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Jim Dixon 19 Jan 02 - 04:18 PM
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Subject: HOW MACPHERSON HELD THE FLOOR (Robert Service)
From: Jim Dixon
Date: 19 Jan 02 - 04:18 PM

Copied from Jared Brus' page at Iowa State University's web site. (Thanks to Dave the Gnome for first bringing this poem to my attention.) This looks like an appropriate reading for the upcoming Burns night:

THE BALLAD OF HOW MACPHERSON HELD THE FLOOR
(Robert Service)

Said President MacConnachie to Treasurer MacCall:
"We ought to have a piper for our next Saint Andrew's Ball.
Yon squakin' saxophone gives me the syncopated gripes.
I'm sick of jazz, I want to hear the skirling of the pipes."
"Alas! It's true," says Tam MacCall. "The young folk of today
Are fox-trot mad and dinna ken a reel from a strathspey.
Now, what we want's a kiltie lad, primed up wi' mountain dew,
To strut the floor at suppertime, and play a lilt or two.
In all the North there's only one; of him I've heard them speak:
His name is Jock MacPherson, and he lives on Boulder Creek;
An old-time hard-rock miner, and a wild and wastrel loon,
Who spends his nights in glory, playing pibrochs to the moon.
I'll feel him out; beyond all doubt, on next Saint Andrew's Night,
We'll proudly hear the pipes to cheer and charm our appetite."

Oh, lads were neat and lassies sweet who graced Saint Andrew's Ball;
But there was none so full of fun as Treasurer MacCall.
And as Maloney's ragtime band struck up the newest hit,
He smiled a smile behind his hand, and chuckled: "Wait a bit."
And so with many a Celtic snort, with malice in his eye,
He watched the merry crowd cavort, till suppertime drew nigh.
Then gleefully he seemed to steal, and sought the Nugget Bar,
Wherein there sat a tartaned chiel, as lonely as a star;
A huge and hairy Highlandman as hearty as a breeze,
A glass of whisky in his hand, his bagpipes on his knees.

"Drink down your doch and doris, Jock," cried Treasurer MacCall;
"The time is ripe to up and pipe; they wait you in the hall.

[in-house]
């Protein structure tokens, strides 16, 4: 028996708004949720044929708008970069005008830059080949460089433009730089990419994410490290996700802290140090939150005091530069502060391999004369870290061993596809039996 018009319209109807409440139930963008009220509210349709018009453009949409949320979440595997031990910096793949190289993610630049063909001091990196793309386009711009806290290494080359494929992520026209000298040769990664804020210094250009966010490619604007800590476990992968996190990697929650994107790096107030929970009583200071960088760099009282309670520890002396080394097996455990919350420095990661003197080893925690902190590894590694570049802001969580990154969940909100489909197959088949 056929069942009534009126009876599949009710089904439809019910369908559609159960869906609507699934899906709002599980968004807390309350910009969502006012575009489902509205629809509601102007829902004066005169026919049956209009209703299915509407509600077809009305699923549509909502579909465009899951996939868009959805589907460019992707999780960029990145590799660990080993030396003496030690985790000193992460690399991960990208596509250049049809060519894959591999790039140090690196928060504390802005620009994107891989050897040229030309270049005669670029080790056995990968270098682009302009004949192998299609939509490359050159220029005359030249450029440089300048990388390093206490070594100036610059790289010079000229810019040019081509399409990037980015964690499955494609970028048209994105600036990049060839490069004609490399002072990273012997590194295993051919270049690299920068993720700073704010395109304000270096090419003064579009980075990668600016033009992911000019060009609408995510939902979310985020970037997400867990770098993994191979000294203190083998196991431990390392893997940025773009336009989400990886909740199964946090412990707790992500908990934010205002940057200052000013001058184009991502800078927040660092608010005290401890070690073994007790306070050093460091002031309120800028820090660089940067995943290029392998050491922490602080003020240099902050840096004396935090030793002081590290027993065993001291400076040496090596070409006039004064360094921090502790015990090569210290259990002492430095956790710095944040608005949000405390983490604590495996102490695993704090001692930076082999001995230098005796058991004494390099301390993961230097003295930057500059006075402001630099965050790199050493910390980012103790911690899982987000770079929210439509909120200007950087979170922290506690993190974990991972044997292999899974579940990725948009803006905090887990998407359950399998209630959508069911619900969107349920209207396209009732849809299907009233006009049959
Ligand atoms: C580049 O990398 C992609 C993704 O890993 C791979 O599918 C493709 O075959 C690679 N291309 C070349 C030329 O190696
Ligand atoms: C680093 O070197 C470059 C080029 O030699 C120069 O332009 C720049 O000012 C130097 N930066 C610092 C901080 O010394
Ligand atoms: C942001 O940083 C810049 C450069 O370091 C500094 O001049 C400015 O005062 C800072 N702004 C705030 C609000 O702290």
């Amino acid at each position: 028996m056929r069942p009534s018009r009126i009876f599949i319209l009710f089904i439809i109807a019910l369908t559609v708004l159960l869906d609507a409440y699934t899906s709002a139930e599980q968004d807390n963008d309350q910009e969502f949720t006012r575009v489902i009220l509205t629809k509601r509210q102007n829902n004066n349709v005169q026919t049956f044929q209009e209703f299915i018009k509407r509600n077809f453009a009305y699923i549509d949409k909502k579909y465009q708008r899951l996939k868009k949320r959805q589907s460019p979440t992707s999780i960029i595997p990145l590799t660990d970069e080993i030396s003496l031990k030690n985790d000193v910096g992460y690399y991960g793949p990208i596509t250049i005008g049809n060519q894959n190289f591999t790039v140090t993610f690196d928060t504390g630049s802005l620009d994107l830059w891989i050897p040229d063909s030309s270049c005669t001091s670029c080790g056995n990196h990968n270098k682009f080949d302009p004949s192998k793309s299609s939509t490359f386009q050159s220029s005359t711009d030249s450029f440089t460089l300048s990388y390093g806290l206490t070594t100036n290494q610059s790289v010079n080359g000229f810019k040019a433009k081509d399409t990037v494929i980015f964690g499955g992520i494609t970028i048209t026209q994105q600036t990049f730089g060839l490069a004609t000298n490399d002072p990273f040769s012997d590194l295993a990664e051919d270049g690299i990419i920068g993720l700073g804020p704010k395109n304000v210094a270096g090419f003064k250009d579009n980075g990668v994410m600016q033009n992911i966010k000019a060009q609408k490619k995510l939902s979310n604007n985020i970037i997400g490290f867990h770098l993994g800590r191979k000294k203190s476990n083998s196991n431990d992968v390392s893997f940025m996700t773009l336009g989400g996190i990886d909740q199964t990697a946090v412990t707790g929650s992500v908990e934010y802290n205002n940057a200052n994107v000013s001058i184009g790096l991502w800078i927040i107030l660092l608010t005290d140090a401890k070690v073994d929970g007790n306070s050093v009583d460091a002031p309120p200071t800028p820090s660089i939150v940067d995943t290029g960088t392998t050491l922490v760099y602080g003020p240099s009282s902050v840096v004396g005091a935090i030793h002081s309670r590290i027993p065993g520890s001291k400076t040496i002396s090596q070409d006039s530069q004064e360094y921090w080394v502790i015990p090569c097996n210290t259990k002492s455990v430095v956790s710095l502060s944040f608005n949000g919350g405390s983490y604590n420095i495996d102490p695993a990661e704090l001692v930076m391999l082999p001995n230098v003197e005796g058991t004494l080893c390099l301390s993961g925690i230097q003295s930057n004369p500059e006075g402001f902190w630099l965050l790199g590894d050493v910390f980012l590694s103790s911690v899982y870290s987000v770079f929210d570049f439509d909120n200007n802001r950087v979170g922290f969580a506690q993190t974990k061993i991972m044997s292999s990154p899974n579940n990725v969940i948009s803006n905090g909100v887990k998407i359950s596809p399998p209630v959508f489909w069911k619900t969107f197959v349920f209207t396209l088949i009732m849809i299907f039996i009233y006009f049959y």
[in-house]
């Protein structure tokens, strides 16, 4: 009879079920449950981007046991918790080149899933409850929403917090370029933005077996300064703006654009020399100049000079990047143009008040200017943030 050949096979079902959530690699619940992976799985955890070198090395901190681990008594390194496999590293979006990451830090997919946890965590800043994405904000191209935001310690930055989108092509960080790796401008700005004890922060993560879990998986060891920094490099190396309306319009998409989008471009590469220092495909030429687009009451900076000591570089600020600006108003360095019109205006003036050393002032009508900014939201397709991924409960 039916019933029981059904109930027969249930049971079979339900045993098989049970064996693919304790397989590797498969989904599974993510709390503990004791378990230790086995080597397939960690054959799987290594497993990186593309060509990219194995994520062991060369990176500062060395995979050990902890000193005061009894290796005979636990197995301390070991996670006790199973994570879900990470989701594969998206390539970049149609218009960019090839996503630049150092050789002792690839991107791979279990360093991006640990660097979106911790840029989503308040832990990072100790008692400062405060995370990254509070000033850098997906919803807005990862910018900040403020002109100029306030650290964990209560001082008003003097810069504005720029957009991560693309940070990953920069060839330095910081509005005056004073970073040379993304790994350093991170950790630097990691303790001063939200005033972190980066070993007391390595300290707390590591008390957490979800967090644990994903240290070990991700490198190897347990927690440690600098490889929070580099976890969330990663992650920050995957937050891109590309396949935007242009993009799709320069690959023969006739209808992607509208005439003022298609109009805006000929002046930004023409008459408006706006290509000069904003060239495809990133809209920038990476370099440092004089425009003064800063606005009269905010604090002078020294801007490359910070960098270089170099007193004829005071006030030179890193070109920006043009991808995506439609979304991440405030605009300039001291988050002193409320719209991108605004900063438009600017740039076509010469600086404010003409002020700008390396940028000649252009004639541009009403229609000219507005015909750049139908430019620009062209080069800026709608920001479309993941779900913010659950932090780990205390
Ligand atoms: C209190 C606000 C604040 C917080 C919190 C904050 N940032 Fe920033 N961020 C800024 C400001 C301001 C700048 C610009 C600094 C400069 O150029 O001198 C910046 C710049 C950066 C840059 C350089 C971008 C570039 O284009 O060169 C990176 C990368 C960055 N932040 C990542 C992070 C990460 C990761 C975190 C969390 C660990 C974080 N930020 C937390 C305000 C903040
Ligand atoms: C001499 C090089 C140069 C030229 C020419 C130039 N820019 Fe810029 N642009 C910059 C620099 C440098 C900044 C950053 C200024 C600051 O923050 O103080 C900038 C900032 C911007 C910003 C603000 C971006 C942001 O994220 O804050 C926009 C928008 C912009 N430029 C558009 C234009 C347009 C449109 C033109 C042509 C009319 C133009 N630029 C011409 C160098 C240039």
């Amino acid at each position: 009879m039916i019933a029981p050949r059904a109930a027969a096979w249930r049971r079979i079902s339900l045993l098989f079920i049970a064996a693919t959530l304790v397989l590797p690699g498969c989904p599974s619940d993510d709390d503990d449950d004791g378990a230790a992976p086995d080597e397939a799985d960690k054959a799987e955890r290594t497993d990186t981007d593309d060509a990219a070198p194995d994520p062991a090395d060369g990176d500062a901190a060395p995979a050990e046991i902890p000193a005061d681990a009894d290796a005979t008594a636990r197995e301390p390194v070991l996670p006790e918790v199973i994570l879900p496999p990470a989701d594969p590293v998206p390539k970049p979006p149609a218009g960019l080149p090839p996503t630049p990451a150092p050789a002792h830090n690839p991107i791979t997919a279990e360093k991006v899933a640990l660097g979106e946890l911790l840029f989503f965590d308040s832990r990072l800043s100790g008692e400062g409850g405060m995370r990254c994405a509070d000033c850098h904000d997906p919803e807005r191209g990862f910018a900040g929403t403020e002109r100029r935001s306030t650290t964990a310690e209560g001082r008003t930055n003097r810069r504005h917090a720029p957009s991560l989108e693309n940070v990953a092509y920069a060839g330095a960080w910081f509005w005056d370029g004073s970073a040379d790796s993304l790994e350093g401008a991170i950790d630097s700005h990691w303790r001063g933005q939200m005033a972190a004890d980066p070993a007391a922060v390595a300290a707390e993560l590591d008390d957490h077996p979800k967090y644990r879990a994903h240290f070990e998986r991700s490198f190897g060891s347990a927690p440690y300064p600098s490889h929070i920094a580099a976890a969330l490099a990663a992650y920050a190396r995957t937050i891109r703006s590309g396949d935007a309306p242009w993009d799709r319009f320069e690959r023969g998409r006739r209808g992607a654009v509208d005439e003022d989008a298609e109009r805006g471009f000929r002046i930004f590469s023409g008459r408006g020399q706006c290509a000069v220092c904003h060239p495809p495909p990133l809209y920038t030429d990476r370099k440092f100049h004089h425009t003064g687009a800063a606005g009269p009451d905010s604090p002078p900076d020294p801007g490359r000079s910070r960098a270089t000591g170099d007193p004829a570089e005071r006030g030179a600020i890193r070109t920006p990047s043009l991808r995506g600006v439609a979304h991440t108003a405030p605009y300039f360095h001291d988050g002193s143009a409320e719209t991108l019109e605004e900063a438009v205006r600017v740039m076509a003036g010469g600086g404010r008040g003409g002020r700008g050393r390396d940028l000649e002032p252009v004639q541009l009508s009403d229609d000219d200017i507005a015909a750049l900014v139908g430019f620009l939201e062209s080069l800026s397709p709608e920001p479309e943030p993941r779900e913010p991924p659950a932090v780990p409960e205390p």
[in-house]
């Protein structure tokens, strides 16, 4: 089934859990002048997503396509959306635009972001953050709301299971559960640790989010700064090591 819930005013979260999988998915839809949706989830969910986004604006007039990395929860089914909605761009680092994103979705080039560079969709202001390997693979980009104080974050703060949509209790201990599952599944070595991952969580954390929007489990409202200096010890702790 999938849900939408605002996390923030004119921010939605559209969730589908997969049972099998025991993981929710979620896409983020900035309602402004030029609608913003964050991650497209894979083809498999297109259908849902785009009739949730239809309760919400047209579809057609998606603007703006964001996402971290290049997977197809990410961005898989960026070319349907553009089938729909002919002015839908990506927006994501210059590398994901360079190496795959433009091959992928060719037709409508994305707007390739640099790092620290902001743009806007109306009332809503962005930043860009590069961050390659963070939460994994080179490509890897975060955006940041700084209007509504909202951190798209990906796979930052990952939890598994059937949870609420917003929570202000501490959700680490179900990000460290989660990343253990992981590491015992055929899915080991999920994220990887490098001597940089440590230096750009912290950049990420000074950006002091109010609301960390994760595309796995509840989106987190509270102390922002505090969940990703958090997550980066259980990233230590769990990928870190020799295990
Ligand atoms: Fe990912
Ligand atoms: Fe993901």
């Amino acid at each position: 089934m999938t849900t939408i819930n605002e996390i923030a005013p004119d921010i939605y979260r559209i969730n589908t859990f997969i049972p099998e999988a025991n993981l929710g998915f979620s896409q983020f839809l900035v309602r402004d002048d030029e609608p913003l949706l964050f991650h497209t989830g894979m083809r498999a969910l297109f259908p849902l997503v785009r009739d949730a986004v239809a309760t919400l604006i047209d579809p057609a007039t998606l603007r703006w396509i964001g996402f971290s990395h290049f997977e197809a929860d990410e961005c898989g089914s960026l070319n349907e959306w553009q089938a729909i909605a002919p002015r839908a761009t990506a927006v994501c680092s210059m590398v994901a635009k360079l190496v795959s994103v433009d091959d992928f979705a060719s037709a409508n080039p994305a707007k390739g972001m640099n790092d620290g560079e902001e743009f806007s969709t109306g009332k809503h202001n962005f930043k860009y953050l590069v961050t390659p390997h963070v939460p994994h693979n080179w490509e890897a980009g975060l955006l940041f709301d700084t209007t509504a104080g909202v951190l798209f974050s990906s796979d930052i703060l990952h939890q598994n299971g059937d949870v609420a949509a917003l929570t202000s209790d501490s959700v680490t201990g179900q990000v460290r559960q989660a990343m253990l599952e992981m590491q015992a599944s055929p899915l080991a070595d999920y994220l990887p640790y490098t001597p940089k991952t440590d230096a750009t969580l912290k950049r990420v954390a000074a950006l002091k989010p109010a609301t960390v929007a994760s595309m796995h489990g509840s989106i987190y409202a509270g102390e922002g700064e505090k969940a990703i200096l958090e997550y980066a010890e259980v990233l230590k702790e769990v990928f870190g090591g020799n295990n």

Gird up your loins and grit your teeth, and here's a pint of hooch
To mind you of your native heath -- jist pit it in your pooch.
Play on for all you're worth; you'll shame us if you stop.
Remember you're of Scottish birth -- keep piping till you drop.
Aye, though a bunch of Willie boys should bluster and implore,
For the glory of the Highlands, lad, you've got to hold the floor."

The dancers were at supper, and the tables groaned with cheer,
When President MacConnachie exclaimed: "What do I hear?
Methinks it's like a chanter, and it's coming from the hall."
"It's Jock MacPherson tuning up," Cried Treasurer MacCall.
So up they jumped with shouts of glee, and gaily hurried forth.
Said they: "We never thought to see a piper in the North."
Aye, all the lads and lasses braw went buzzing out like bees,
And Jock MacPherson there they saw, with red and rugged knees.

Full six feet four he strode the floor, a grizzled son of Skye,
With glory in his whiskers and with whiskey in his eye.
With skelping stride and Scottish pride he towered above them all:
"And is he no' a bonny sight?" said Treasurer MacCall.
While President MacConnachie was fairly daft with glee,
And there was jubilation in the Scottish Commy-tee.
But the dancers seemed uncertain, and they signified their doubt,
By dashing back to eat as fast as they had darted out.
And someone raised the question 'twixt the coffee and the cakes:
"Does the piper walk to get away from all the noise he makes?"
Then reinforced with fancy food they slowly trickled forth,
And watched in patronizing mood the Piper of the North.

Proud, proud was Jock MacPherson, as he made his bagpipes skirl,
And he set his sporran swinging, and he gave his kilts a whirl.
And President MacConnachie was jumping like a flea,
And there was joy and rapture in the Scottish Commy-tee.
"Jist let them have their saxophones, wi' constipated squall;
We're having heaven's music now," said Treasurer MacCall.
But the dancers waxed impatient, and they rather seemed to fret
For Maloney and the jazz of his Hibernian Quartette.
Yet little recked the Piper, as he swung with head on high,
Lamenting with MacCrimmon on the heather hills of Skye.
With Highland passion in his heart he held the center floor;
Aye, Jock MacPherson played as he had never played before.

Maloney's Irish melodists were sitting in their place,
And as Maloney waited, there was wonder in his face.
'Twas sure the gorgeous music -- Golly! Wouldn't it be grand
If he could get MacPherson as a member of his band?
But the dancers moped and mumbled, as around the room they sat:
"We paid to dance," they grumbled; "but we cannot dance to that.